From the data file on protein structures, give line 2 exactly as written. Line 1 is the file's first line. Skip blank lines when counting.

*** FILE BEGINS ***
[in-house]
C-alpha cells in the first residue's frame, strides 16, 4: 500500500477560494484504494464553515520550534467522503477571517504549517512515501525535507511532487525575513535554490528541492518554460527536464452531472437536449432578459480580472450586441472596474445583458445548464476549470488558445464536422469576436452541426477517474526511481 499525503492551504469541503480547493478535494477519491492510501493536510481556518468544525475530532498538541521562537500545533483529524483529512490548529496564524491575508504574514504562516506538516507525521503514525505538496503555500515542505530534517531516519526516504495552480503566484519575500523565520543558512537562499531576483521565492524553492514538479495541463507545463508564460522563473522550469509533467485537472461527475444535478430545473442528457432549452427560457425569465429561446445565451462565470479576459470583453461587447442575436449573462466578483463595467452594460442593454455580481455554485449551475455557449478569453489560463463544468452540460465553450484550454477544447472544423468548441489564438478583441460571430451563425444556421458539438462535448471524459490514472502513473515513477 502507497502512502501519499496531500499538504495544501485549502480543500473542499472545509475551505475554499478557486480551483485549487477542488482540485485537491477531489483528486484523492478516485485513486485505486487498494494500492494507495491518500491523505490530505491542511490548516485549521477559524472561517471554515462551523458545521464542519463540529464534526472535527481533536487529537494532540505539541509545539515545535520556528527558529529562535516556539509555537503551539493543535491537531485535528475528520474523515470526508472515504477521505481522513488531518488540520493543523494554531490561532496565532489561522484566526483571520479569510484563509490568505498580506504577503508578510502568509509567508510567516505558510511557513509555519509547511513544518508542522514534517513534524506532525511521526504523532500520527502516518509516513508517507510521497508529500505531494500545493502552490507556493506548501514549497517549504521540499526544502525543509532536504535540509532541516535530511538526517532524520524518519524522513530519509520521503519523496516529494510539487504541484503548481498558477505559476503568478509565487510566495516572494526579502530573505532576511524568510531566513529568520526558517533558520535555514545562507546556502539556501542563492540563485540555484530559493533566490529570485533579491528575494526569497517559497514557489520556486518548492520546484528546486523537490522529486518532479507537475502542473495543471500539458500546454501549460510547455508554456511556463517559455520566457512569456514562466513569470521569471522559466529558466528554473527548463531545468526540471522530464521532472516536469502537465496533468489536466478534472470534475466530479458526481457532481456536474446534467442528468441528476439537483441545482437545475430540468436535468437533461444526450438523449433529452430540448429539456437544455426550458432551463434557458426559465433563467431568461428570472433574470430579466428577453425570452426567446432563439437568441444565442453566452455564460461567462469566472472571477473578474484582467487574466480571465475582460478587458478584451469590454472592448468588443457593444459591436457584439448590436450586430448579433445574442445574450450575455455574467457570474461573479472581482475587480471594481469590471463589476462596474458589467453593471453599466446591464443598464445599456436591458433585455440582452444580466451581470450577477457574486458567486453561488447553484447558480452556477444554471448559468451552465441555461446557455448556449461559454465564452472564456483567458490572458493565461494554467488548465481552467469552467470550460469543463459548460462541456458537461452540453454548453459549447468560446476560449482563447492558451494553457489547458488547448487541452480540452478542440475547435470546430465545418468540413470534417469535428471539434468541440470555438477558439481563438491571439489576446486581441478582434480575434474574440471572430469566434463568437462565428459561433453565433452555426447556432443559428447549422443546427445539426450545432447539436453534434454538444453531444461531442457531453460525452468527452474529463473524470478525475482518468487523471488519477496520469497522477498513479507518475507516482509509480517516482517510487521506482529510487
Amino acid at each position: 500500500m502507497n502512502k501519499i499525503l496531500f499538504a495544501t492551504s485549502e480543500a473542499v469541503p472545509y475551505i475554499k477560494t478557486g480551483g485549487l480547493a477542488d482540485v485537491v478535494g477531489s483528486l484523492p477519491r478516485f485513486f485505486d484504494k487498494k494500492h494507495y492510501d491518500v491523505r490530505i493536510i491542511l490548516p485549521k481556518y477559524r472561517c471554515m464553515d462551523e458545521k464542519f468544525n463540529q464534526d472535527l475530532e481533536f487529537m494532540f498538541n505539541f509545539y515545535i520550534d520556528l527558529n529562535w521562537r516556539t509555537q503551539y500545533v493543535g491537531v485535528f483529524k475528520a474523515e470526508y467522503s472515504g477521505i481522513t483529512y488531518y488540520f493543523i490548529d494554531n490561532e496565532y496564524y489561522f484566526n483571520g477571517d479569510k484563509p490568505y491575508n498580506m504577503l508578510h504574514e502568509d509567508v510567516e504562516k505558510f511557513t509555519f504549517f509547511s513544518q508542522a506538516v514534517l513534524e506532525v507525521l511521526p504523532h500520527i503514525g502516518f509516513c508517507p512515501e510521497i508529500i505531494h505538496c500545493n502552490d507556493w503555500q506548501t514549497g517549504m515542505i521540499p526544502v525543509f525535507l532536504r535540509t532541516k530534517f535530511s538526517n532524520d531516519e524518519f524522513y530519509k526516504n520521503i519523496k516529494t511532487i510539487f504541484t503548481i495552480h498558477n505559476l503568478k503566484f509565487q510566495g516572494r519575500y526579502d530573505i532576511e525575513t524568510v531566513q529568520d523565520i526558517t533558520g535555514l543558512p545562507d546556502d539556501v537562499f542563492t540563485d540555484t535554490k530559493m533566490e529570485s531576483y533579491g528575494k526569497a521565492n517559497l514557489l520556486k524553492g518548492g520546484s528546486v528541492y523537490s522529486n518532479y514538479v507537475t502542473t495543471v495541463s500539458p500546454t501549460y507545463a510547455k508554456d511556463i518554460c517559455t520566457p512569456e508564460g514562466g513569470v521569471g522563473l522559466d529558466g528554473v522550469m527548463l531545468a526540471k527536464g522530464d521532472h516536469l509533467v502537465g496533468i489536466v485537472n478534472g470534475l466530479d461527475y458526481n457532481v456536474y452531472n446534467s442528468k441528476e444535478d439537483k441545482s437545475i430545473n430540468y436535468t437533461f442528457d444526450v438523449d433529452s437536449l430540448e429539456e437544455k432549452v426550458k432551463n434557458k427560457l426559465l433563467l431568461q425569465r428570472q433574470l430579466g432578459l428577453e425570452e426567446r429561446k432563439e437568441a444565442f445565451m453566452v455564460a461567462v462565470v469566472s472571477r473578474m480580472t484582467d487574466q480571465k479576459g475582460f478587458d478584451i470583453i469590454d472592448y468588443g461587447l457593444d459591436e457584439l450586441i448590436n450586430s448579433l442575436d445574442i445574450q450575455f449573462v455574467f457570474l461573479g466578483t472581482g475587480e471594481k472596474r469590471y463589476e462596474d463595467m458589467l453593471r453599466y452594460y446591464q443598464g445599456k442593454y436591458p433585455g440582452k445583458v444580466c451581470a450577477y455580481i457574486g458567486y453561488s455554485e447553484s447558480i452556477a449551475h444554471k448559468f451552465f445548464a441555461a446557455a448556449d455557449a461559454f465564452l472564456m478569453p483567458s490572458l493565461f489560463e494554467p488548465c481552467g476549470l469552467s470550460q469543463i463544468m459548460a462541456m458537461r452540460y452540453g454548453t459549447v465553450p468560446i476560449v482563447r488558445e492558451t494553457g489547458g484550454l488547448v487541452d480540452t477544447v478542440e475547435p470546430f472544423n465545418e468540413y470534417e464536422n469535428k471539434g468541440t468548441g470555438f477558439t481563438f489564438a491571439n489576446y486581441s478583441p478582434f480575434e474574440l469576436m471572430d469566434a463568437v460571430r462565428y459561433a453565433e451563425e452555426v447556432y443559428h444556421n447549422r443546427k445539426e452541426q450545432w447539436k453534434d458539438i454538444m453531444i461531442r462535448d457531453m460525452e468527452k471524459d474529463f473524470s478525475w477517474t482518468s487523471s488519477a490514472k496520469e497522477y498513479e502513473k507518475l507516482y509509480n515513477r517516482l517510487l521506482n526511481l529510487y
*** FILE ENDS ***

C-alpha cells in the first residue's frame, strides 16, 4: 500500500477560494484504494464553515520550534467522503477571517504549517512515501525535507511532487525575513535554490528541492518554460527536464452531472437536449432578459480580472450586441472596474445583458445548464476549470488558445464536422469576436452541426477517474526511481 499525503492551504469541503480547493478535494477519491492510501493536510481556518468544525475530532498538541521562537500545533483529524483529512490548529496564524491575508504574514504562516506538516507525521503514525505538496503555500515542505530534517531516519526516504495552480503566484519575500523565520543558512537562499531576483521565492524553492514538479495541463507545463508564460522563473522550469509533467485537472461527475444535478430545473442528457432549452427560457425569465429561446445565451462565470479576459470583453461587447442575436449573462466578483463595467452594460442593454455580481455554485449551475455557449478569453489560463463544468452540460465553450484550454477544447472544423468548441489564438478583441460571430451563425444556421458539438462535448471524459490514472502513473515513477 502507497502512502501519499496531500499538504495544501485549502480543500473542499472545509475551505475554499478557486480551483485549487477542488482540485485537491477531489483528486484523492478516485485513486485505486487498494494500492494507495491518500491523505490530505491542511490548516485549521477559524472561517471554515462551523458545521464542519463540529464534526472535527481533536487529537494532540505539541509545539515545535520556528527558529529562535516556539509555537503551539493543535491537531485535528475528520474523515470526508472515504477521505481522513488531518488540520493543523494554531490561532496565532489561522484566526483571520479569510484563509490568505498580506504577503508578510502568509509567508510567516505558510511557513509555519509547511513544518508542522514534517513534524506532525511521526504523532500520527502516518509516513508517507510521497508529500505531494500545493502552490507556493506548501514549497517549504521540499526544502525543509532536504535540509532541516535530511538526517532524520524518519524522513530519509520521503519523496516529494510539487504541484503548481498558477505559476503568478509565487510566495516572494526579502530573505532576511524568510531566513529568520526558517533558520535555514545562507546556502539556501542563492540563485540555484530559493533566490529570485533579491528575494526569497517559497514557489520556486518548492520546484528546486523537490522529486518532479507537475502542473495543471500539458500546454501549460510547455508554456511556463517559455520566457512569456514562466513569470521569471522559466529558466528554473527548463531545468526540471522530464521532472516536469502537465496533468489536466478534472470534475466530479458526481457532481456536474446534467442528468441528476439537483441545482437545475430540468436535468437533461444526450438523449433529452430540448429539456437544455426550458432551463434557458426559465433563467431568461428570472433574470430579466428577453425570452426567446432563439437568441444565442453566452455564460461567462469566472472571477473578474484582467487574466480571465475582460478587458478584451469590454472592448468588443457593444459591436457584439448590436450586430448579433445574442445574450450575455455574467457570474461573479472581482475587480471594481469590471463589476462596474458589467453593471453599466446591464443598464445599456436591458433585455440582452444580466451581470450577477457574486458567486453561488447553484447558480452556477444554471448559468451552465441555461446557455448556449461559454465564452472564456483567458490572458493565461494554467488548465481552467469552467470550460469543463459548460462541456458537461452540453454548453459549447468560446476560449482563447492558451494553457489547458488547448487541452480540452478542440475547435470546430465545418468540413470534417469535428471539434468541440470555438477558439481563438491571439489576446486581441478582434480575434474574440471572430469566434463568437462565428459561433453565433452555426447556432443559428447549422443546427445539426450545432447539436453534434454538444453531444461531442457531453460525452468527452474529463473524470478525475482518468487523471488519477496520469497522477498513479507518475507516482509509480517516482517510487521506482529510487